NM Legislature may move to open primaries
SANTA FE — New Mexico lawmakers will consider electoral reforms to make it easier for independents to vote in primary elections and to run for state office, amid a steady shift away from major party registration in the state.
Republican and Democratic lawmakers filed proposed legislation and constitutional changes today that would upend New Mexico’s closed primary system that excludes independent voters from major party primaries. One new bill would allow unaffiliated voters to participate in primary elections for a major party of their choice. The two bill sponsors — Republican Rep. Jim Dines of Albuquerque and Democratic Rep. Stephanie Garcia Richard of Los Alamos — said younger voters in particular are being shut out of the electoral process because they do not identify closely with major parties.
“For me, the issue is access,” Garcia Richard said. “This is a way, I believe, of taking down barriers to access to the ballot.”
A proposed constitutional amendment by Rep. Anothony Maestas, D-Albuquerque, would list all primary candidates on a one common ballot. The top two finishers in races for state office would face off in the general election regardless of party affiliation, in a system modeled after similar system in Nebraska, Washington and California.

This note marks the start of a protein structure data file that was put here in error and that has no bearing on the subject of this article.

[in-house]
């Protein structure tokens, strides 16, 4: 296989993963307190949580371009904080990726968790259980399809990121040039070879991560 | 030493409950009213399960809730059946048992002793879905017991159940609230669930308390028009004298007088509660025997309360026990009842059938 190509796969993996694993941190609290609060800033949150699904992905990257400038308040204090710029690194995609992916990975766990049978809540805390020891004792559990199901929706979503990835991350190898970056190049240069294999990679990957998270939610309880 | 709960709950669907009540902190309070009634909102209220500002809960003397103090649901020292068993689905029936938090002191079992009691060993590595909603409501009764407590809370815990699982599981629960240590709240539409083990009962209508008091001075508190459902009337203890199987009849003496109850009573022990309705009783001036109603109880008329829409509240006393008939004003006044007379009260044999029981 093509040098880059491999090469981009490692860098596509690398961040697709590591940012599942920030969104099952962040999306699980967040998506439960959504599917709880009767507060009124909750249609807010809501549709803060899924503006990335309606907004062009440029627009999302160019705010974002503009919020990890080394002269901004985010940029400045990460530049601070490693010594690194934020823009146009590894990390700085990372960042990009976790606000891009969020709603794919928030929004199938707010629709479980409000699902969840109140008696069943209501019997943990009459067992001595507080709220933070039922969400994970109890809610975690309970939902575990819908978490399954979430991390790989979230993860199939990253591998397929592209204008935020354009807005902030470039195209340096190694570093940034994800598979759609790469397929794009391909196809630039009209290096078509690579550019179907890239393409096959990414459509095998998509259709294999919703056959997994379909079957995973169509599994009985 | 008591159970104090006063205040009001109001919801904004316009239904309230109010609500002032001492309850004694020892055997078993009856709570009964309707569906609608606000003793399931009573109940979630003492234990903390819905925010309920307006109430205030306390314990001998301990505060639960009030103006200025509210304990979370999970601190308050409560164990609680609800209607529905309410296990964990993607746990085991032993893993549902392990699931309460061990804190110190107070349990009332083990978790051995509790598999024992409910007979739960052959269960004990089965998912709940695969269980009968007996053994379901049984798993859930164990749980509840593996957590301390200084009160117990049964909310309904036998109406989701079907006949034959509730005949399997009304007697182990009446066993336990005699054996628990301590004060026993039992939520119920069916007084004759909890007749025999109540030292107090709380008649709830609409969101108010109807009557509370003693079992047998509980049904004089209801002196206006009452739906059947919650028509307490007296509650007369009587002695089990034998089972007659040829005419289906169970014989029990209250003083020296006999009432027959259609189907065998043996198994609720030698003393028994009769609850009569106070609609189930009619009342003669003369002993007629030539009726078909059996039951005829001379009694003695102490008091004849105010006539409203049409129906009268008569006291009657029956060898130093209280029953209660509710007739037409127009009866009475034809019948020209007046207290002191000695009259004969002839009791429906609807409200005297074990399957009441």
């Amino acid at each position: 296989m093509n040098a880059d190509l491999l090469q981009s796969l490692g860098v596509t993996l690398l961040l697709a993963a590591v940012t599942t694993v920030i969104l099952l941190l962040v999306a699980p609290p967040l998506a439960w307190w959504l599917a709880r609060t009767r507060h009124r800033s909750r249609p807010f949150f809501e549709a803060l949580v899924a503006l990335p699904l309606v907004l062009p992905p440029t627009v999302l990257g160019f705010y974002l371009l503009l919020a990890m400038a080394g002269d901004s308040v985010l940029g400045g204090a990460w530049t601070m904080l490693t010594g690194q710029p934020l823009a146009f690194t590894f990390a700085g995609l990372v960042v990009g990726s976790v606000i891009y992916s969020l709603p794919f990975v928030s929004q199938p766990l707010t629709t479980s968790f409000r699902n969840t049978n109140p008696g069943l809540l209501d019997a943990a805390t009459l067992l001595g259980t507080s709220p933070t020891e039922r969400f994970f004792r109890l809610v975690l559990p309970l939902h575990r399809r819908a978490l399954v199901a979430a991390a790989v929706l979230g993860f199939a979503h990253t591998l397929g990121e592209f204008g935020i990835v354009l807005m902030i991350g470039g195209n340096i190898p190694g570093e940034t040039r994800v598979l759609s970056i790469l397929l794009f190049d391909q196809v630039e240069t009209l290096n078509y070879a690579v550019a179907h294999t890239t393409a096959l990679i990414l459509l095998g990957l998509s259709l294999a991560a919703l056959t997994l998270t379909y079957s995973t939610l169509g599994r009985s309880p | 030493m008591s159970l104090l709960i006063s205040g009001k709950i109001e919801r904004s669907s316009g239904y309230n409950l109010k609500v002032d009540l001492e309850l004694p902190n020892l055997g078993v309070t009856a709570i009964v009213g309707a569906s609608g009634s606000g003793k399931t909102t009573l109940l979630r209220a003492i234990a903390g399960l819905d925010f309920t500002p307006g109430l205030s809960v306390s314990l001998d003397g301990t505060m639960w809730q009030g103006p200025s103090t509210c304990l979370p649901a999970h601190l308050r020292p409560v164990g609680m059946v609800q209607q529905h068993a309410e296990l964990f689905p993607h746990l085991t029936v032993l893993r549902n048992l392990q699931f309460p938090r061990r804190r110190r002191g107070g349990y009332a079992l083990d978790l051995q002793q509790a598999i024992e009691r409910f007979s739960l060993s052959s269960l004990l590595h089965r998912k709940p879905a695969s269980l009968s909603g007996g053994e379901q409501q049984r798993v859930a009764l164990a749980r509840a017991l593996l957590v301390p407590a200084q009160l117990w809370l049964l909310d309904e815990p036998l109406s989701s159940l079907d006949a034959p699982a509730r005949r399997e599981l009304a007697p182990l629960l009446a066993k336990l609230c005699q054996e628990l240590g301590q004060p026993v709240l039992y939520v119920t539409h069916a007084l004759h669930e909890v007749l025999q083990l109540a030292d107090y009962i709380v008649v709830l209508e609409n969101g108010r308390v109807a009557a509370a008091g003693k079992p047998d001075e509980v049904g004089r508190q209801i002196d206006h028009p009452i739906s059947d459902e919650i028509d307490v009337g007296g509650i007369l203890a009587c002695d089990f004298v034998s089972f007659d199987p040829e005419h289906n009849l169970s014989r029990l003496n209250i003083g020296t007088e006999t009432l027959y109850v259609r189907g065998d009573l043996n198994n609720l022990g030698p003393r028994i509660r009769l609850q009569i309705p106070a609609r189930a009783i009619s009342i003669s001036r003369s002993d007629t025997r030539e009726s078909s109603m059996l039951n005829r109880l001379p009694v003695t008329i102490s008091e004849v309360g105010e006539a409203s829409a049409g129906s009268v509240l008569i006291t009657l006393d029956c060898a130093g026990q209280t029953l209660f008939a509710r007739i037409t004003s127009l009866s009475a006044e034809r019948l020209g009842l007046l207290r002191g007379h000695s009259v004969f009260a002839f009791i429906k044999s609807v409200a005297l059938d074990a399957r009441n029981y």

If approved by a majority of lawmakers, the amendment would go to a statewide vote in November 2018, with some details on voting procedures left for the Legislature to finalize later.
Another bill introduced today would make it easier for independent candidates to run for office by reducing the number of signatures required on registration petitions to the same level required of Republicans and Democrats. Signature requirements for independents currently are higher because they are based on previous general election turnout, while requirements for Republicans and Democrats are based on previous primary election tallies.
The New Mexico Supreme Court currently is considering a challenge to the state’s closed primary system by Albuquerque attorney and unaffiliated voter David Crum. Crum sued the state and local election officials in 2014 to gain access to primary balloting, arguing that the Legislature overstepped its authority by restricting primary voting to people who declare their party affiliation 28 days before an election.
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